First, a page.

The Downward Spiral
|The Downward Spiral|
|Studio album by Nine Inch Nails|
|Released||March 8, 1994|
|Recorded||1993; 10050 Cielo Drive, Benedict Canyon, Los Angeles (Le Pig) in Beverly Hills; Record Plant Studios and A&M Studios in Los Angeles|
|Genre||Industrial rock, industrial metal, alternative rock|
|Producer||Trent Reznor, Flood|
|Nine Inch Nails chronology|
|Halo numbers chronology|
|Singles from The Downward Spiral|
The Downward Spiral is the second studio album by American industrial rock act Nine Inch Nails, released March 8, 1994, on Interscope Records. It is a concept album detailing the destruction of a man, from the beginning of his "downward spiral" to his climactic attempt at suicide. The Downward Spiral features elements of industrial rock, techno, and heavy metal, in contrast to Nine Inch Nails' electronic dance music-influenced Pretty Hate Machine.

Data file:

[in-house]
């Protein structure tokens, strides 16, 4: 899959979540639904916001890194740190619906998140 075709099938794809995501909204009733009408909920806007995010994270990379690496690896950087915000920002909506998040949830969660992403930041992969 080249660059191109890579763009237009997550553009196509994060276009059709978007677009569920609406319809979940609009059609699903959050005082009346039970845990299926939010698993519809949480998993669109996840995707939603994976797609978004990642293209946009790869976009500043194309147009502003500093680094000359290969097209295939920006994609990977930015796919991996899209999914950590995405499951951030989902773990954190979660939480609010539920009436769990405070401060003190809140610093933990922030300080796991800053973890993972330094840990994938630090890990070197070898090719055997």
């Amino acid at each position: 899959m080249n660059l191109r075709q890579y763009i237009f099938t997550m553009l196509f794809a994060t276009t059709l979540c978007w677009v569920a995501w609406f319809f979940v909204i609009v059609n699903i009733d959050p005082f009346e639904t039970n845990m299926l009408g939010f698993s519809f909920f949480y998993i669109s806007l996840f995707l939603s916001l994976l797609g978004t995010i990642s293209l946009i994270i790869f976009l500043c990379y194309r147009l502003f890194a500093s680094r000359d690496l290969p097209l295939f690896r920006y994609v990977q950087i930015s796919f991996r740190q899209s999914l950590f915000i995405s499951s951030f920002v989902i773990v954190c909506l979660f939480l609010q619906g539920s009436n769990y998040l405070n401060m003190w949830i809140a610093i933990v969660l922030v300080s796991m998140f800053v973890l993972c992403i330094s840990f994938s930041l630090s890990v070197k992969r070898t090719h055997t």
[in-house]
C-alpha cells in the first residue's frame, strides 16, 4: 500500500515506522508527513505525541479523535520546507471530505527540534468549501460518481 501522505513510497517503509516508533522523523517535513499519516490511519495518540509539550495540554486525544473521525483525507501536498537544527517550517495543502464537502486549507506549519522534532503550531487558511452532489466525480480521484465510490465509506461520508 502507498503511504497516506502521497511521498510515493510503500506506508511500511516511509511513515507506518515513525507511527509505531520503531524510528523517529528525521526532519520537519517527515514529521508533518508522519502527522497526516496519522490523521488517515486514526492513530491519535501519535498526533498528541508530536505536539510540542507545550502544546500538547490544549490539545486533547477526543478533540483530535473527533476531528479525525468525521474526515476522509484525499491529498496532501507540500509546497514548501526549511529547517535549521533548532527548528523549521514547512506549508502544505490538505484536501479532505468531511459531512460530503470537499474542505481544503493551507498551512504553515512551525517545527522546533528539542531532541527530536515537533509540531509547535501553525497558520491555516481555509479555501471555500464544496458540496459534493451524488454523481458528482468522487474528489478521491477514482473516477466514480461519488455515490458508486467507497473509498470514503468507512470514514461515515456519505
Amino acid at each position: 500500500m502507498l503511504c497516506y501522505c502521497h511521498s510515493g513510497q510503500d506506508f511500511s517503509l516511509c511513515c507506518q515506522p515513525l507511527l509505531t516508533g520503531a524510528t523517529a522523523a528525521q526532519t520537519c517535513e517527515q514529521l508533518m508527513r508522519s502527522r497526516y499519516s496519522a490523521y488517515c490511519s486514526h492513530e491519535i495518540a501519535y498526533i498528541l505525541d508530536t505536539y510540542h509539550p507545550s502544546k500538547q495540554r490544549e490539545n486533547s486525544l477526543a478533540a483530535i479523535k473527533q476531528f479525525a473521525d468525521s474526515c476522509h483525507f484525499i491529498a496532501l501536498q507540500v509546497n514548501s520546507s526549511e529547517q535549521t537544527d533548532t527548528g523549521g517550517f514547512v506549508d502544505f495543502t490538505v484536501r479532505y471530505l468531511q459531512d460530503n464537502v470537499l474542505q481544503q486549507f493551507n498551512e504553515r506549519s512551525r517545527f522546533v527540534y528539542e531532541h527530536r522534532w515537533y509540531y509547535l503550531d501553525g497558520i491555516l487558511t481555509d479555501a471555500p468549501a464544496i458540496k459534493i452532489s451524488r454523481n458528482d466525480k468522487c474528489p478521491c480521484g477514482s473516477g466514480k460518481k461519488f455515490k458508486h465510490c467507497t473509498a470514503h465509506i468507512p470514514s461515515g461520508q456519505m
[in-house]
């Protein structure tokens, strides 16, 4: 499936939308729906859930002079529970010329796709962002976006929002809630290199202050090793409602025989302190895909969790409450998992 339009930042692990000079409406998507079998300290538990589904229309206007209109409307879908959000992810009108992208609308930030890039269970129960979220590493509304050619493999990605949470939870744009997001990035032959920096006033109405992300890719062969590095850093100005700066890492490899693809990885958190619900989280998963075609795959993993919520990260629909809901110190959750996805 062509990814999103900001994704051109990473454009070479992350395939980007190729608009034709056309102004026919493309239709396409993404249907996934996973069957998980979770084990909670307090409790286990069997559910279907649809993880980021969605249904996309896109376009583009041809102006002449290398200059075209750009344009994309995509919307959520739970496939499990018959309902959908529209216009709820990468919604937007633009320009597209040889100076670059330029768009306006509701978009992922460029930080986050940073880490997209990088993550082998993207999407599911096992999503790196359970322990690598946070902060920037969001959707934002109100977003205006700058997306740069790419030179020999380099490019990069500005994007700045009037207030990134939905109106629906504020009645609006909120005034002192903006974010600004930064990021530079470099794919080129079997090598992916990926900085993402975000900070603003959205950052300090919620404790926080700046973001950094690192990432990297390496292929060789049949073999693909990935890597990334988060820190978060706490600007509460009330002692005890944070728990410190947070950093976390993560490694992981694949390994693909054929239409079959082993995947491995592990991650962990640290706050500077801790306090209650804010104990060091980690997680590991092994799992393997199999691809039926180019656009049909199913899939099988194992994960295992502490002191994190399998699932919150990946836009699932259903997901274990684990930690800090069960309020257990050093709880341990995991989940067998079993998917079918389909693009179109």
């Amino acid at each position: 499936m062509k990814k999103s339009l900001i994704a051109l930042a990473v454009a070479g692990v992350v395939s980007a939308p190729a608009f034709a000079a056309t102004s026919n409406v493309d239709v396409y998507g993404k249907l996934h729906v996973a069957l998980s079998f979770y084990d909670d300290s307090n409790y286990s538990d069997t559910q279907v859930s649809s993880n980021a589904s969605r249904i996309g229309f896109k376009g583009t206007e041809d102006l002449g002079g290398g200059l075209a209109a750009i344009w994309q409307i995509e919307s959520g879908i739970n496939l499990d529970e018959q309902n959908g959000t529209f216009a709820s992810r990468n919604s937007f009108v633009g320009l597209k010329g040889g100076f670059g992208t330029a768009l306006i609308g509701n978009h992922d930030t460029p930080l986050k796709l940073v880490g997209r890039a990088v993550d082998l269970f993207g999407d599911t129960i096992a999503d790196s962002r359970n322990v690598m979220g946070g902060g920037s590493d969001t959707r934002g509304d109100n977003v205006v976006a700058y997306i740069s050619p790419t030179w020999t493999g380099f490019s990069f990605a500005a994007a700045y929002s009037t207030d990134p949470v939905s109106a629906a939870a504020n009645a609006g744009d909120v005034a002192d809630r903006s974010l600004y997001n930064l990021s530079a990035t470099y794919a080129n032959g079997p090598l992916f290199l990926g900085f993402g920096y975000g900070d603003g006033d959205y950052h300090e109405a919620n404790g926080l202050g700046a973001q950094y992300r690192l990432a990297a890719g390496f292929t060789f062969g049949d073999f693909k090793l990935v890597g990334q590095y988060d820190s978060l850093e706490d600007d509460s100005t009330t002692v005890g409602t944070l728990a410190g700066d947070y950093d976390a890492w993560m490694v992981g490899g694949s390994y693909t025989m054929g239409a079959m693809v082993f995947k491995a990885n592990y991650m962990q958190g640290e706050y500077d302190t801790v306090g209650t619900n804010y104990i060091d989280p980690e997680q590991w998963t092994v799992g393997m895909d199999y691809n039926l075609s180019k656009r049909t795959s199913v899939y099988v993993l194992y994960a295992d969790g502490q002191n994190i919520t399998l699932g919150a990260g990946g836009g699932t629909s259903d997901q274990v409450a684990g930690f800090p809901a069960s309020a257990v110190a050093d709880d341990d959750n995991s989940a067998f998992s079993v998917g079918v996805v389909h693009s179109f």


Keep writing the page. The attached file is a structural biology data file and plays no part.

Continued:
Co-produced by Trent Reznor and Flood, the album was conceived after the Lollapalooza 1991 festival tour as a pivot for the negative energy felt in the concerts. He moved to 10050 Cielo Drive, Benedict Canyon, Los Angeles in Beverly Hills, California the following year, where Broken and The Downward Spiral were recorded with collabrations from other musicians. It was influenced by late 1970s rock music albums like David Bowie's Low and Pink Floyd's The Wall.
The album entered the Billboard 200 at number two and was certified quadruple platinum by the Recording Industry Association of America (RIAA) for shipments of four million copies in the United States. The Downward Spiral was a major commercial success that established Nine Inch Nails as a reputable force in the 1990s music scene. It has been widely regarded by music critics as the band's best work. A companion remix album, Further Down the Spiral, was released in 1995. To mark the album's tenth anniversary, The Downward Spiral was re-released on November 23, 2004 in high-resolution SACD and DualDisc formats.
Writing and recording